a minimalist’s journal

I take one week holidays in the country during Winter, Summer and Fall. Each sojourn is an opportunity for my busy brain to slow down. Although it can take up to three days for my spirit to recognize the reduction in auditory and visual noise, I eventually start to relax.

Currently I am sitting on a porch overlooking a large river. The air and water is so still, I can clearly hear a loon call. In this moment I am inspired to visit my personal journal.  What do I notice about it? The beautiful, iridescent colours in the design on the cover still make me smile. The size fits comfortably in one hand, while my other hand opens the book and touches the thin silky ribbon that marks the last place I made an entry.

Turning to the front, the first page states that I picked up this book six years ago, yet on the next page is a poem I wrote in January, 2014. In between, tied into the binding, are slim stubs of paper, bearing evidence to a careful cutting out of dozens of sheets. At the bottom of this next page is a brief note written in a different colour of ink, referencing September 8th, 2014. Turning to that page it reads: “This is the best thing, to get rid of pages up to the end of 2013…”

Why remove pages? Ever since symptoms that suggest anxiety started to appear in my life, a recurring habit has been to visit the past often, ruminating on what did or did not happen. I often say that I am thankful for all aspects of my journey because everything has shaped who I am and I like me. However, I can acknowledge the negative experiences but I do not need to dwell upon them, so the removal of written evidence is purifying in some way.

What was in those pages? I recall lots of activity, and worry, and painful stuff. But the details are softened with their absence. I have moved on by consciously improving my life through thoughtful curation. As a minimalist, I have more mental, emotional and physical space to marvel at beauty, welcome in love and play with more joy. The messages in this book since last year reflect positive and supportive well being.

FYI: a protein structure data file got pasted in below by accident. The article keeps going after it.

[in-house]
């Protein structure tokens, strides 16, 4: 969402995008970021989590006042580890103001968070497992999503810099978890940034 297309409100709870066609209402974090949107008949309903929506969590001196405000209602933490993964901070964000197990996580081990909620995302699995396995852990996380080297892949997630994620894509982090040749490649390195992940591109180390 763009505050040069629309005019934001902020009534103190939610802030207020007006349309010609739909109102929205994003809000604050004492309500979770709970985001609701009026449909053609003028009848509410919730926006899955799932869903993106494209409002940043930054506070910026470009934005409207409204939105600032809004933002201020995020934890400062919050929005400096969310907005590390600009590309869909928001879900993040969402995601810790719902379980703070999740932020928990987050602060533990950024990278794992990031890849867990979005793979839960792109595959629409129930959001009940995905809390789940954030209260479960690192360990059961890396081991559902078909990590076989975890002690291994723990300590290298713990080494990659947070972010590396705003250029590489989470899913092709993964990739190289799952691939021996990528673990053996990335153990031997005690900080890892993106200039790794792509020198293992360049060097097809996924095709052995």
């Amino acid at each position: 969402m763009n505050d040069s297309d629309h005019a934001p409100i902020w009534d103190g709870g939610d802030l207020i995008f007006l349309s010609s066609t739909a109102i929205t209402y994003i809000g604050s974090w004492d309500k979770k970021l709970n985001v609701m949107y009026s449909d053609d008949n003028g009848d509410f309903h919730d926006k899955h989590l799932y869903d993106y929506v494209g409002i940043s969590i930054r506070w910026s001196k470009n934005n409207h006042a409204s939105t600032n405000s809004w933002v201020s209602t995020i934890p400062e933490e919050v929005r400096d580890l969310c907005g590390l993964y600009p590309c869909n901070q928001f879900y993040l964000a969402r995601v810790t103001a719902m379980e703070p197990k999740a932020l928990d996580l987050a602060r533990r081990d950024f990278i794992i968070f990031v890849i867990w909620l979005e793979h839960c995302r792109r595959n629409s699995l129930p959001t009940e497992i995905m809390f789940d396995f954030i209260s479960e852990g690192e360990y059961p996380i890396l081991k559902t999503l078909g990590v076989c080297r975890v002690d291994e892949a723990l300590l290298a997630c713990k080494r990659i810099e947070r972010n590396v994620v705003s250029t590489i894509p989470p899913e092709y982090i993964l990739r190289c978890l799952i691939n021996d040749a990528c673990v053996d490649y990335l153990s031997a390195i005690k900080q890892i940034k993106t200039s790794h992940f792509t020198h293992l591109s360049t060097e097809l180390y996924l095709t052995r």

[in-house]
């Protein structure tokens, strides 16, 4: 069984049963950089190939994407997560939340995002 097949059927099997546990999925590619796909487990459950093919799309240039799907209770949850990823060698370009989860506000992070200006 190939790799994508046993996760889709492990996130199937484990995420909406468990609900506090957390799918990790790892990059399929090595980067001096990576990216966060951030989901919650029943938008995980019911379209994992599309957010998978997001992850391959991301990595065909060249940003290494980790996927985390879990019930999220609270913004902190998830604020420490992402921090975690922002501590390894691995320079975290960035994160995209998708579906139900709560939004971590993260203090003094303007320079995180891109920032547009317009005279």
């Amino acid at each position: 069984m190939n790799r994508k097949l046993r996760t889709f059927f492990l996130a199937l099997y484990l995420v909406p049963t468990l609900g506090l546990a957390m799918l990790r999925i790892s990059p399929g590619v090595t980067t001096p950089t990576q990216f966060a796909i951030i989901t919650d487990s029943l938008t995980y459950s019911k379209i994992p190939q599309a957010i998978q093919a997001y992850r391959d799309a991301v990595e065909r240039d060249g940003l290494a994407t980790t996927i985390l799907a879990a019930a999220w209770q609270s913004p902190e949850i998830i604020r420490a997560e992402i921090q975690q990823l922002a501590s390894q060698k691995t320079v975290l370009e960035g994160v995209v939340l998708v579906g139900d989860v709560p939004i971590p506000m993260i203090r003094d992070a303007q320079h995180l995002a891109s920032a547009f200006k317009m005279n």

To not completely forget, I did reprint a short list of milestones, in point form on one page, so I could see how far I have come. In stressful moments, it helps me slow down, to appreciate what I have accomplished and this puts things into perspective. I also pulled forward a few nuggets. “Breathe Beautifully” was one that attracted me. I do not know why I wrote it but it speaks to me now so it continues with me.

“Krrack, krrrak!” proclaims a raven flying overhead. The wind begins to gently lift the needles on the white pine branches, communicating a unified whisper throughout the forest.

I also notice I am writing down more feelings than events. It is a way to let them out and they are easier to detach from so I can move on. This journal, after all, is me talking to myself. I have a penchant for the present moment. I do not need to report what I already know about work, family and health. What I get out of this newer approach is a conversation encouraging mindfulness, care and connection. Fewer stories and shorter reflections. Get to the point, Jo.

The book has less than 20 pages left. This makes me smile; room for a couple more chapters in this current story of my life. Yes, when they come to an end, I will likely let go of it all. I will start fresh with a new cover and ribbon, and lots of crisp empty pages to place my ‘new nows’.

And now, it is time for a walk in the woods.